The bridge is also known as Emily’s Bridge, named after a particular heartbroken maiden. In the mid 19th century, a young farm girl named Emily fell in love with a young, but not much of a gentle, man. The young souls were betrothed, but the lad deserted his maiden on the day of their marriage. Heartbroken and despaired by his betrayal, Emily hanged herself from the bridge, ending her young life. Since that day, the locals believe that her spirit haunts the bridge.  They say that her spirit can be seen on moonlit nights, waiting for her beloved to return to her. 

The witchy tote bag in this picture was designed by my friend Snagglebit Ink Art.
Check out her page for more witchy accessories.

While admiring the haunted Gold Brook covered bridge and snapping some photos, we crossed paths with a local woman out for a walk with her dog. We started a conversation, and she shared Emily’s story with us. “She’s a friendly ghost that we occasionally encounter,” the woman said. “She doesn’t mean any harm and merely walks the bridge occasionally.” She also mentioned that she believes Emily may have jumped from the bridge instead of hanging herself.


The sign next to the bridge also states that back in the 70s, witchcraft became a thing in schools nationwide. One summer night, some college students made up a story about a girl named Emily being jilted by her intended. Angry and disappointed, she rode with fury across the bridge. Her horses panicked, and Emily was thrown from the wagon to her death, haunting the bridge ever since. Maybe that’s when her story was born? It’s hard to know since others say the story of Emily hanging herself was already known in the 40s’.


We didn’t see any ghosts there, nor have I ever met a ghost in my life. Then again, we were visiting during the day, so if you happen to visit the bridge on a moonlit night, maybe you’ll get lucky and see her passing by.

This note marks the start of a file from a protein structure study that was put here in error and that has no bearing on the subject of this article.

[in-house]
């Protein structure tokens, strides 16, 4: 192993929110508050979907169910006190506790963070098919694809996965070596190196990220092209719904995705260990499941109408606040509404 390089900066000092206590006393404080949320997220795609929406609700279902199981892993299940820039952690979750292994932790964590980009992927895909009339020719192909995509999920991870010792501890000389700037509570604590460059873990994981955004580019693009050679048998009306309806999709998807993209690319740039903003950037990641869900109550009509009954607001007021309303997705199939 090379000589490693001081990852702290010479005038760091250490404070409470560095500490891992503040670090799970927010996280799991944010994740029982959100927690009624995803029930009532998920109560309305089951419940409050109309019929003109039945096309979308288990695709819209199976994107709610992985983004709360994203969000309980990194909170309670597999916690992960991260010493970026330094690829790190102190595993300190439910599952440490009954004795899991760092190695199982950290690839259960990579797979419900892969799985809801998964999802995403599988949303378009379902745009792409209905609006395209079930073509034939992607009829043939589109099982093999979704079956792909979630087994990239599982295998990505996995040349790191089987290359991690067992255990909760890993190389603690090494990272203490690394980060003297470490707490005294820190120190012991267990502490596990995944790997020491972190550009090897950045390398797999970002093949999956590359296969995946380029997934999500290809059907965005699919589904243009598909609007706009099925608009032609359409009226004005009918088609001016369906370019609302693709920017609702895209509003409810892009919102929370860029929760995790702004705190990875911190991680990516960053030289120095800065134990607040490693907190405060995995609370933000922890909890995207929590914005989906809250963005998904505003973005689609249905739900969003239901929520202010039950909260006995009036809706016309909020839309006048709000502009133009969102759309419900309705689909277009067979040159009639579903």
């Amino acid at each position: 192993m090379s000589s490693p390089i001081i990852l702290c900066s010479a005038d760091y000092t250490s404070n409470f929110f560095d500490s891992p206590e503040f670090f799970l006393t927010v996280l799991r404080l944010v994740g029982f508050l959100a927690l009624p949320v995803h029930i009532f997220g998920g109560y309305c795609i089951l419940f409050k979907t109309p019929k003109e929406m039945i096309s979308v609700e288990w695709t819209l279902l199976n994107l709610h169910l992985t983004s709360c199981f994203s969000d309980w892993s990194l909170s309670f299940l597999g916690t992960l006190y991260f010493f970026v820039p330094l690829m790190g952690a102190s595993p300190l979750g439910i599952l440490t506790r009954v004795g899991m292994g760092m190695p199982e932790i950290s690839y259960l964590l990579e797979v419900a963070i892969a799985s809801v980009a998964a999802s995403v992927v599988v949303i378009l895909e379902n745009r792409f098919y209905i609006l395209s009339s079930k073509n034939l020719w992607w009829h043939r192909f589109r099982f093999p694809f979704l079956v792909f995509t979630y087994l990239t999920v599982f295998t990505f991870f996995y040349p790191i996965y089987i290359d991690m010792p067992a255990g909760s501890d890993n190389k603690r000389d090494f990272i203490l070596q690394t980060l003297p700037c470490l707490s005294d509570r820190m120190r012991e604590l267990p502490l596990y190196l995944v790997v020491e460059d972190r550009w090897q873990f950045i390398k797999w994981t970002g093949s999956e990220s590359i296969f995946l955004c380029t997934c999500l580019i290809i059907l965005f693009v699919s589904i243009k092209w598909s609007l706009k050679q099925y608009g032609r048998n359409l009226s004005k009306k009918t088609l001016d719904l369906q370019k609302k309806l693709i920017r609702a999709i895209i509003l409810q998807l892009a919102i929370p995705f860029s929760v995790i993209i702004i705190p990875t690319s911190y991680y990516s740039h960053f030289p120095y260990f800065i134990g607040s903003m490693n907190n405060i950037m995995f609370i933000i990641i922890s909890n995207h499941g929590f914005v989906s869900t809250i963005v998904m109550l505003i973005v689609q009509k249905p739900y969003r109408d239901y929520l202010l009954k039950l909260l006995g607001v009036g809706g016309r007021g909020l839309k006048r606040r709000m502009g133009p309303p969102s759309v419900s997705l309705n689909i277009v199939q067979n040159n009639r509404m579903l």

A haunted picnic and a dip by Emilys’ Bridge

The Gold Brook covered bridge spans a beautiful creek with clear and sparkling water, an ideal spot for a relaxing picnic and a refreshing dip on warm days in the chilly waters. My kids, being fond of covered bridges, had a blast. The water was shallow and clean, and the local lady we chatted with confirmed that kids in the area love to play here, so mommy wasn’t worried they’d grow a tail and a pair of horns, and we let them jump and play in the water. 


If you know me and my blog, you know that I never end a ghost tour on an empty stomach. Hence I saved a sweet dessert for the end, literally. On the way to the bridge from the main road is an ice cream haven, the Ben and Jerry’s factory. You can indulge in your favorite Ben and Jerry’s ice cream flavor there, so check their schedule here to see when you can visit. At the factory, you’ll also find a unique and sweet cemetery dedicated to the flavors that didn’t make it and have been haunting it ever since. Well, not really, but you get the point. 

That’s what I call hitting two bats with one stone. Don’t hurt bats, though, they are cute.

A dessert for the dark tourist


At the graveyard, you’ll find tombs of such flavors as White Russian, Devil’s Food Chocolate, and my favorite, the Wich. Salem, beware, I think you might have competition. I think a game should be played here on Halloween where the old flavors are dug up to see if they resurrect.

What do you say, would you like it? Let me know in the comments of this post.

A few things to consider when visiting the factory. There was a long line when we visited, probably because we visited during August. The other thing is the price, which is kind of hefty, in my opinion, as expected at a tourist destination. However, the premises are spacious, with a nice playground for kids to play. If you are looking for an affordable option, consider ordering pints instead of cones. That’s what we did: we ordered two pints and split them between us. I think stopping here is worth the experience, especially if you visit with kids and/or are a Ben and Jerry’s fan like myself. 


Next time you are planning to visit Vermont, consider checking out these places, I’m sure you will enjoy them! And if you happen to encounter Emilys’ ghost, sit by the stream and listen to her story. Remember, ghosts are like the living, they just want to be heard.